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If I have two audio signals, say $A_{1}$ (music) and $A_{2}$ (Speech), I want to calculate the energy of the two signals for their relative comparisons. One method I can use is by adding the square of audio samples over its length as follows:

$$ E = \sum_{n = 0}^{N} A \left[ n \right]^{2} \tag{1} \label{1} $$

My doubt is: how do I find the energy of the same signals using the Fourier coefficients? Does Parseval's theorem hold for such signals? Because Fourier coefficients are continuously changing with time. So, what is an alternative way to compute the energy of the signal using the frequency representation? Can STFT help in it? If yes, then how?

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  • $\begingroup$ Parseval's theorem holds and you can actually do the same operation in frequency (Fourier) domain, just make sure you use the complex conjugate for the calculation, or take the magnitude and square it (pretty much the same thing and efficiency depends on which environment you are working in). STFT would be needed if you work in real time or you want to see how energy changes with time. Do take care with windowing though if you use overlap as it may require some specific calculations to acquire the correct energy (windows do change the amplitude of the signal). $\endgroup$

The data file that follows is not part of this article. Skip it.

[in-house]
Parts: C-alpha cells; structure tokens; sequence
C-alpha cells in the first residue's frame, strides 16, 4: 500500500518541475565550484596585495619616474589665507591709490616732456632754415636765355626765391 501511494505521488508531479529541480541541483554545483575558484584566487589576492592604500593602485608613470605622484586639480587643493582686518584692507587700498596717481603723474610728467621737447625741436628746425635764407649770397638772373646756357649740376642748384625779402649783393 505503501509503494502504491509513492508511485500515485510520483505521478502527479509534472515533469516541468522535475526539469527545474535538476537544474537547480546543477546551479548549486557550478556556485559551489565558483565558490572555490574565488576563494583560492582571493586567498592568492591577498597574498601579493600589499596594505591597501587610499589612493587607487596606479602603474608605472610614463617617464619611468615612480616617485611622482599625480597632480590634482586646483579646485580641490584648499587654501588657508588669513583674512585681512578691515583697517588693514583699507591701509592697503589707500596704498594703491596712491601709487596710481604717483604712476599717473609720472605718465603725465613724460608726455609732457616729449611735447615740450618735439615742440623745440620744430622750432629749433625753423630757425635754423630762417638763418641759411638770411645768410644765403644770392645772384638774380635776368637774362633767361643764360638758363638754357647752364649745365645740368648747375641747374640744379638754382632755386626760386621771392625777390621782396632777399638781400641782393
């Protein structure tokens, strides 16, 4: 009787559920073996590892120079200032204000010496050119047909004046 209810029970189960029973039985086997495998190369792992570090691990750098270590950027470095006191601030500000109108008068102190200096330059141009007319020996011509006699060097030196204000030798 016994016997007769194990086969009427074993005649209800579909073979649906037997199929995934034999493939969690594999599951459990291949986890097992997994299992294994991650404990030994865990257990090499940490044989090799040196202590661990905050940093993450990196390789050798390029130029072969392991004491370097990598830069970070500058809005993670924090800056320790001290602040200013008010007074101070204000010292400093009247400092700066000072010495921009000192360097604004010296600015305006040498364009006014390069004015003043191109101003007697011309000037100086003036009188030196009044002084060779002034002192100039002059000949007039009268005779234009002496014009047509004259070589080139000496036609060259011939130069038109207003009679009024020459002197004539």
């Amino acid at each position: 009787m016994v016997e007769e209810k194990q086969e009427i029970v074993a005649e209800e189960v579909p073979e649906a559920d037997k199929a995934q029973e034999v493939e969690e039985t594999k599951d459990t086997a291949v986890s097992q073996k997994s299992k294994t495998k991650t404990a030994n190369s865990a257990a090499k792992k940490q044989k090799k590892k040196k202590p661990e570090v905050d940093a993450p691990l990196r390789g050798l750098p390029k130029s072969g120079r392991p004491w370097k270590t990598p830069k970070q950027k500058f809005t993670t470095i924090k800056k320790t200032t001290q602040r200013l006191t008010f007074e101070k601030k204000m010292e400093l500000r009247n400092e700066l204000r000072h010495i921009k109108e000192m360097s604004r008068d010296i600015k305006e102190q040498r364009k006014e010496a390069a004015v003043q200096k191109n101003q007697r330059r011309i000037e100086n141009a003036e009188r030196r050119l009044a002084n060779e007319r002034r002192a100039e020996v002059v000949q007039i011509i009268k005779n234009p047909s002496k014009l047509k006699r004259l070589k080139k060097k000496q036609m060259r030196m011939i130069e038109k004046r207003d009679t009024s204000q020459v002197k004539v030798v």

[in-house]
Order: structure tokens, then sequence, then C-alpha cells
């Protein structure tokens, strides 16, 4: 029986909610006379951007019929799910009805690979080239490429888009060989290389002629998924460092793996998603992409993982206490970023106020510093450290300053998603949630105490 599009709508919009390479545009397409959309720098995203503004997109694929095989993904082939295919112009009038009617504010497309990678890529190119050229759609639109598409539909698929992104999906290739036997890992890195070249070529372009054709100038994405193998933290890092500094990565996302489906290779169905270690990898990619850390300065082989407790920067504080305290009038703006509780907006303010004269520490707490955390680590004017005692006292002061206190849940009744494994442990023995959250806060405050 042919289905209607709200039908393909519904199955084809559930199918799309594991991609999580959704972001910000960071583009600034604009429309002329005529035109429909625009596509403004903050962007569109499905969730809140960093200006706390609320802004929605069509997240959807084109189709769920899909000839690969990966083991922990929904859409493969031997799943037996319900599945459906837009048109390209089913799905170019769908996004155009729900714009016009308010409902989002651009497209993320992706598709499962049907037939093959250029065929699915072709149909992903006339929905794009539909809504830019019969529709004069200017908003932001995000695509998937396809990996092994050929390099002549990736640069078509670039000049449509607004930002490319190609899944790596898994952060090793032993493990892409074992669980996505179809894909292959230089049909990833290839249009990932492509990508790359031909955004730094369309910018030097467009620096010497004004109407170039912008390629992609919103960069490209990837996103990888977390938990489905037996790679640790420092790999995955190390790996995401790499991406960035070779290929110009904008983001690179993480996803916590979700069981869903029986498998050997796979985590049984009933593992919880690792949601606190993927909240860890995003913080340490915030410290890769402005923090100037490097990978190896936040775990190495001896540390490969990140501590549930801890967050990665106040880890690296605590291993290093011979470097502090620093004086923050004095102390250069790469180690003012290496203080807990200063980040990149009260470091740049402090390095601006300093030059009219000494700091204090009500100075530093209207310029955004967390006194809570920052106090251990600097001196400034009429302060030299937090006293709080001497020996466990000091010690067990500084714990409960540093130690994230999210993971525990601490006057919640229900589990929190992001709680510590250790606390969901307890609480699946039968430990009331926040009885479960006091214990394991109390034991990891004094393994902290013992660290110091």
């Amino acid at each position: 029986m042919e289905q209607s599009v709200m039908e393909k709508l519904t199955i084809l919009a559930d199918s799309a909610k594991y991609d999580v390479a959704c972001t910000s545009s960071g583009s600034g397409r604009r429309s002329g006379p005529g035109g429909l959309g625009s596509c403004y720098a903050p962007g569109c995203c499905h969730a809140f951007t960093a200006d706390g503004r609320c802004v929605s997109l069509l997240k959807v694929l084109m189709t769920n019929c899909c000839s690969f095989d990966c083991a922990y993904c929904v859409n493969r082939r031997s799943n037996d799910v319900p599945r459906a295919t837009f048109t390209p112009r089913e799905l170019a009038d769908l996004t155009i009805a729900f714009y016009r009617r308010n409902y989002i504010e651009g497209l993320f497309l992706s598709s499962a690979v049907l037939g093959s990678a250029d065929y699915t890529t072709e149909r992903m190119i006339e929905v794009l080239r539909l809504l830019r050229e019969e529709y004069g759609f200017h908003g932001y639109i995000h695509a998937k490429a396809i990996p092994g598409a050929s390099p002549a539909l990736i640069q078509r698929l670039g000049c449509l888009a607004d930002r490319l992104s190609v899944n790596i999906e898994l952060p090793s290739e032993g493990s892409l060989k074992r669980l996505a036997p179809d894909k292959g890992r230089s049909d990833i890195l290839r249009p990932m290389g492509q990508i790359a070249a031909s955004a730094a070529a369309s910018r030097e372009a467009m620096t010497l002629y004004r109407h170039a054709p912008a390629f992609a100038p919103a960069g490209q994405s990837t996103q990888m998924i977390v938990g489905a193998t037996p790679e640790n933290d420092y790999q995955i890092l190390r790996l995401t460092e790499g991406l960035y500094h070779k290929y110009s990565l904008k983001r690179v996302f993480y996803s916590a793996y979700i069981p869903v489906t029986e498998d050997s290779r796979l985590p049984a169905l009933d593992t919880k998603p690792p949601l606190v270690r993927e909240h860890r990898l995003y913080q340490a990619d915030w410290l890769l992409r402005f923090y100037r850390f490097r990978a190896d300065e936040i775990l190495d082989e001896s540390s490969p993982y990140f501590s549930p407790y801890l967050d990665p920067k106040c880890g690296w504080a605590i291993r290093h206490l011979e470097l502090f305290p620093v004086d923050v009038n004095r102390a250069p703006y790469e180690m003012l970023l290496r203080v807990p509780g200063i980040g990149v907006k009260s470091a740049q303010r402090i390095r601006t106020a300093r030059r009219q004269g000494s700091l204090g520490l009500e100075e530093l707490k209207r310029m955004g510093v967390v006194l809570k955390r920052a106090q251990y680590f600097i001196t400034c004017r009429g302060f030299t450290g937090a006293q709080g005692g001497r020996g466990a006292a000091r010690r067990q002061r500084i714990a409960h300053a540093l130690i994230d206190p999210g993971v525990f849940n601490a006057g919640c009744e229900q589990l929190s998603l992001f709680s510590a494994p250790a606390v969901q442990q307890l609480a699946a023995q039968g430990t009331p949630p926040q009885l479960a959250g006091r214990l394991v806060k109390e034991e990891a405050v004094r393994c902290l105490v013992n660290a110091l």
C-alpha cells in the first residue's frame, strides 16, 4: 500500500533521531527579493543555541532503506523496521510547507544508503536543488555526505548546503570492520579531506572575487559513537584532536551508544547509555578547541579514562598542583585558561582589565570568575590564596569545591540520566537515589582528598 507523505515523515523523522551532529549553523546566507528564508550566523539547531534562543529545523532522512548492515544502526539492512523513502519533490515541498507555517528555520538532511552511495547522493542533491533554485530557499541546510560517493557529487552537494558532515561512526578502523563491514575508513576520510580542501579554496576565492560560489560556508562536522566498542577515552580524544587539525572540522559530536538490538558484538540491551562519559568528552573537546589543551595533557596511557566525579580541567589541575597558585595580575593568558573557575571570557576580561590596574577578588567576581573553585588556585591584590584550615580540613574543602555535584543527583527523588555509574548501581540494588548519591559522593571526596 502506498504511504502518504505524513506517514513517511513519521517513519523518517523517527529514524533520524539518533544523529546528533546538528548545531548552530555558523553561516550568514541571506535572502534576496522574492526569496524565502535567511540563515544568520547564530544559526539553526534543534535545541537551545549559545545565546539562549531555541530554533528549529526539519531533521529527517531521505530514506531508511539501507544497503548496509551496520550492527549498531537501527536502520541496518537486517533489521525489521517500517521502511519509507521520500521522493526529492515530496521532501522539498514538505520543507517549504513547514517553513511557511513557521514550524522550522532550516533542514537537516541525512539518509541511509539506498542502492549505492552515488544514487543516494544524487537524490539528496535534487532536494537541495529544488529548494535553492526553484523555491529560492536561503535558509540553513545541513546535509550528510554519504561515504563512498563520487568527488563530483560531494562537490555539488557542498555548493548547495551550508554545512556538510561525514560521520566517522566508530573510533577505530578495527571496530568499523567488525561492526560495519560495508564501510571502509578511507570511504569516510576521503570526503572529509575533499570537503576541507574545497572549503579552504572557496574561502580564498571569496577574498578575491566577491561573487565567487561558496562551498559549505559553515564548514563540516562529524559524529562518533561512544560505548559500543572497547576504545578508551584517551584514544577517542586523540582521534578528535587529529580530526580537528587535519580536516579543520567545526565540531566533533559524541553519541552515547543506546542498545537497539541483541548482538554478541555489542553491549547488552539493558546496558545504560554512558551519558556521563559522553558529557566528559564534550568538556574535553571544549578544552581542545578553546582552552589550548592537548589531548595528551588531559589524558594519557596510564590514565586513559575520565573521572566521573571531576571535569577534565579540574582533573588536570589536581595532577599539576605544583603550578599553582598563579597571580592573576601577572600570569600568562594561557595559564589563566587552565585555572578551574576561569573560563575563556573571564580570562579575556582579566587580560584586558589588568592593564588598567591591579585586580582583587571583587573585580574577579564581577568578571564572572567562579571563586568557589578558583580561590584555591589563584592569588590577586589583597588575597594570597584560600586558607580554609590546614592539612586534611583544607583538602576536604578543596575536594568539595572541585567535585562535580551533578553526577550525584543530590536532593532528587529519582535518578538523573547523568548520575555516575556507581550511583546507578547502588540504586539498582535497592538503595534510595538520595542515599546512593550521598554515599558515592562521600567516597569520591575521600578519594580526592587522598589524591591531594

– ZaellixA
    Jun 24, 2023 at 7:53
  • $\begingroup$ Are you open to accepting another answer? $\endgroup$ Jun 27, 2023 at 8:46
  • $\begingroup$ No, after watching the NPTEL lectures, I have no more doubt about this. $\endgroup$ Jun 28, 2023 at 10:09

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Perceval's theorem holds strictly if you use the appropriate DFT scaling.

If

$$X[k] = \frac{1}{\sqrt{N}} \sum_{n=0}^{N-1} x[n] e^{-j2\pi\frac{kn}{N}} \leftrightarrow x[n] = \frac{1}{\sqrt{N}} \sum_{k=0}^{N-1} X[k] e^{j2\pi\frac{nk}{N}} $$

then

$$ \sum_{n=0}^{N-1} |x[n]|^2 = \sum_{k=0}^{N-1} |X[k]|^2 $$

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